Sylva Nze Ifedigbo
When a Catholic man weds a non catholic female it doesn’t steer up much controversy save for the baptism (or re-baptism) of the lady involved and administration of the sacrament of the Eucharist. The lady becomes whole and whole Catholic just like her husband. They become one. But when a Catholic lady intends to marry a non catholic man a serious controversy steers up.
Here is the issue. There has always been this age long law of the Catholic Church as regards to mixed marriages. From a very strict position, the Vatican in 1966 as part of some minor reforms relaxed some of the law. The Holy See in the document softened some restrictions and eliminated the penalty of excommunication for Catholics who are married before a non-Catholic clergyman. This provision is automatic and retroactive. For the non-Catholic partner, the impact of the promise that children born of the marriage be baptized and raised in the Catholic faith was softened. The nuptial Mass may be celebrated, the nuptial blessing imparted, and a clergyman of another faith may assist at the marriage of a Catholic and a non-Catholic. (see 1966 Religion Archive Article of Microsoft ® Encarta ® 2009).
One place where apparently the 1966 relaxation of the mixed marriage law has not taken effect is South-East Nigeria. Here, a lady marrying a non Catholic man is viewed almost as an anathema or a sacrilege. The trauma undergone by the persons involved is better imagined. The biggest victims in most cases are the parents of the bride who have to withstand the greatest challenge to their faith. It is often a case of choosing between the wishes/happiness of their Children or respect for the Church. This trauma is transferred to the children in forms only those who have experienced it can explain.
Spelling it out, in most parts of south east Nigeria today, the parents of a lady wishing to marry a non catholic stand the risk of excommunication. I am very certain of the situation in many towns in the region. In fact to the minds of the Catholic villagers there, such a thing should not even be mentioned to the hearing of the ear.
Where the normal practice of the lady dragging her would be husband to the Catholic church for the wedding is done, the lady and her husband have to promise (I prefer to say swear) that the lady will maintain her faith after the wedding and that children born of the marriage would be baptized and raised in the Catholic faith.
For the purposes of proceeding with the marriage usually, the couples make this promise, but do they keep it afterwards? Since there is usually no mechanism to enforce the promise the couples made before the marriage, why insist on the law in the first place? Is the Catholic Church not just holding onto something that has been overtaken by events; a law that is both retrogressive and archaic?
Out side the need to keep people within the faith which informs the insistence that both wife and children remain Catholics, isn’t the Church simply causing more troubles for such mixed marriages? How does it look that on a Sunday morning the wife dresses up and heads in a particular direction and the husband dresses up and heads in a different direction. What does this portend for the unity and oneness of a family which is critical to the success of marriages? Aren’t the two supposed to become one after wedding?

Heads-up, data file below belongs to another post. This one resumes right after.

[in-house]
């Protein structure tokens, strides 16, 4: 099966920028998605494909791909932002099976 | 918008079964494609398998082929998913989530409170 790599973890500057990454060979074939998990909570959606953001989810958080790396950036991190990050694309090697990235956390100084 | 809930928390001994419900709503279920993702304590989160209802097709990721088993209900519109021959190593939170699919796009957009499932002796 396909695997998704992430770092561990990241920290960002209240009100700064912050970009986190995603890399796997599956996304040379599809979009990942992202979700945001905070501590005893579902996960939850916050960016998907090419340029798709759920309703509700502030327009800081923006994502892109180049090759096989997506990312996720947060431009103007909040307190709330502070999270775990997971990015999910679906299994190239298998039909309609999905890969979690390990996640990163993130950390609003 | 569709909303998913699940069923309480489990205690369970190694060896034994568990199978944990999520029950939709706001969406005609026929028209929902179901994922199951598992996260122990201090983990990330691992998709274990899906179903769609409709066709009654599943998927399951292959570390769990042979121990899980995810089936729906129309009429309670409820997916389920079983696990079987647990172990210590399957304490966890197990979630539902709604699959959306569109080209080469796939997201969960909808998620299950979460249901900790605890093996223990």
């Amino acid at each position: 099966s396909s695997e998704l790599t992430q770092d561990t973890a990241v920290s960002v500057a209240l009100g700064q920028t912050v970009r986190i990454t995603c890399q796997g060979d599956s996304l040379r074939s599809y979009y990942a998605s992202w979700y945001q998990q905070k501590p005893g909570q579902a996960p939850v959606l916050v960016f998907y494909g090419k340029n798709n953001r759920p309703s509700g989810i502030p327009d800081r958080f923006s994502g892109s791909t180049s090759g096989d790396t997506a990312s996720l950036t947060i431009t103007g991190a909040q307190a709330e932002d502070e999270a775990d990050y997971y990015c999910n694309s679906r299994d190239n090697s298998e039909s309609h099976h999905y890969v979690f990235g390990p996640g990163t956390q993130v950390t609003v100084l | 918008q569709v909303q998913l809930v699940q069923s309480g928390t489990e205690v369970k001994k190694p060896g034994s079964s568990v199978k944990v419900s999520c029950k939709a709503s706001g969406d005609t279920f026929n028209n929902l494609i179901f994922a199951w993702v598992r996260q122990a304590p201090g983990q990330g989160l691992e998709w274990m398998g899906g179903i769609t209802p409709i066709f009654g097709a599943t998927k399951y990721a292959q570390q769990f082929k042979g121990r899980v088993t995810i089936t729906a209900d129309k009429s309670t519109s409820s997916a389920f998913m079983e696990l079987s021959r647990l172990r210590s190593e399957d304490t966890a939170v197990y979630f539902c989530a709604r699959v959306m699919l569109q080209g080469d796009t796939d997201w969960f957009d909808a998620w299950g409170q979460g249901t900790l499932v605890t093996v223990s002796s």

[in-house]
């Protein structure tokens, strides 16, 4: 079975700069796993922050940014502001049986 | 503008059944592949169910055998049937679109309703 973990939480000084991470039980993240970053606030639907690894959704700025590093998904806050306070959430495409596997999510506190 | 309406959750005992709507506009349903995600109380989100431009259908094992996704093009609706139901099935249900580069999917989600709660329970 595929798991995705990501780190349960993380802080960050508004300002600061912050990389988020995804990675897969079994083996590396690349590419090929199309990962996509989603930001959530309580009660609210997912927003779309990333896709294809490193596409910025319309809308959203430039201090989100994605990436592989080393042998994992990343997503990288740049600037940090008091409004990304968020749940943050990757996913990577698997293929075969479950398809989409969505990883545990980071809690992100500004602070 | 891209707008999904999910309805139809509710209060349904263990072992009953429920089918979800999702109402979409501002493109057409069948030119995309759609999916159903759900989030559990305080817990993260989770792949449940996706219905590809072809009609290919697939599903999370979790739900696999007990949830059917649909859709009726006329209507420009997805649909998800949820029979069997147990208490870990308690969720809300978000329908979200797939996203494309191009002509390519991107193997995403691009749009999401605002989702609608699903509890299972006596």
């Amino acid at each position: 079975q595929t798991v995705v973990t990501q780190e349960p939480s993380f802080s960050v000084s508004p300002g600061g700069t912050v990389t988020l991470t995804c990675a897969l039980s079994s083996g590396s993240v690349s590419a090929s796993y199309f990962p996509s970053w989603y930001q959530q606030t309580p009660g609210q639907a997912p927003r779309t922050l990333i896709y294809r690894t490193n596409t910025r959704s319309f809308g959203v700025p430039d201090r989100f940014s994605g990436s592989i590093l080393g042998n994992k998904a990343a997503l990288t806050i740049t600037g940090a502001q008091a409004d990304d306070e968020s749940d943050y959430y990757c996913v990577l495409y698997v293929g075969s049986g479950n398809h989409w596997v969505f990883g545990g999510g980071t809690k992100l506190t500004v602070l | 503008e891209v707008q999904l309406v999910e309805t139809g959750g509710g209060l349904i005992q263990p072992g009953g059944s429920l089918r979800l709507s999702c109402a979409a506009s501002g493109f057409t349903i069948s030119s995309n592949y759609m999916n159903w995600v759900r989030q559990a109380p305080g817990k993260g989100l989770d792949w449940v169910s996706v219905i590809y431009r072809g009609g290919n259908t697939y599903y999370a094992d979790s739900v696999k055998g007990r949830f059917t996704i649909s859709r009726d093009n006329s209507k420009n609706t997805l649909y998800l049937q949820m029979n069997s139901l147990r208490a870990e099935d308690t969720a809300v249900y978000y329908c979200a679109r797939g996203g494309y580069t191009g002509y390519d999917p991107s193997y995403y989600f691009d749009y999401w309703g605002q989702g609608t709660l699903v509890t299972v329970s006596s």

The offspring’s of these marriages are even in a greater dilemma. They are by the law supposed to be baptized in the Catholic Church and to follow their mother to that church. The father we know is still the head of the family. How many fathers with the ego that goes with being one in Africa would see his children going against his own faith? Does a situation where father and mother are in a battle to secure the allegiance of their children to their own faith mean well for any marriage?
The questions here in summary are, why make couple make promises they wouldn’t ultimately keep? Why indirectly encourage instability and lack of unity in marriages? And thirdly, why threaten parents who had no hand whatsoever in determining the person their daughter met and fell in love with, with excommunication if she doesn’t wed in the Catholic Church?
I know a host of persons who have been held hostage by the insistence of some Parish Priests with Vatican I ideologies and conservative village Catholic communities who would not bulge or relax the law. We have a situation of parents some of who are high up in the catholic lay leadership and who are expected to know better insisting on their daughter’s compliance on the one hand and a daughter caught up in love and the desire for marriage on the other hand. The end result of most of the situations I have known of had not been very pleasant ones.
It is important to enquire if the practice in Southeast Nigeria does not negate the 1966 document of the Vatican to that effect. There is also enough reason to wonder why the situation appears worse in the southeast. Does it have to do with the traditions of the people, the age long battle for supremacy between the Catholics and the Anglicans, or does it have to do with the world view of the Bishops in this region?
This issue is a very disturbing one for my generation. In the absence of verifiable statistics, I can safely state that Catholics dominate the Christendom in Nigeria. Among these are many young ladies who need to get married. With increased association made possible by education, business and travel they meet with and have greater chances of falling in love with men of other Christian faiths. Should this law (or the obsession of some clergy men to enforce this law) be a hindrance to their pursing love and happiness?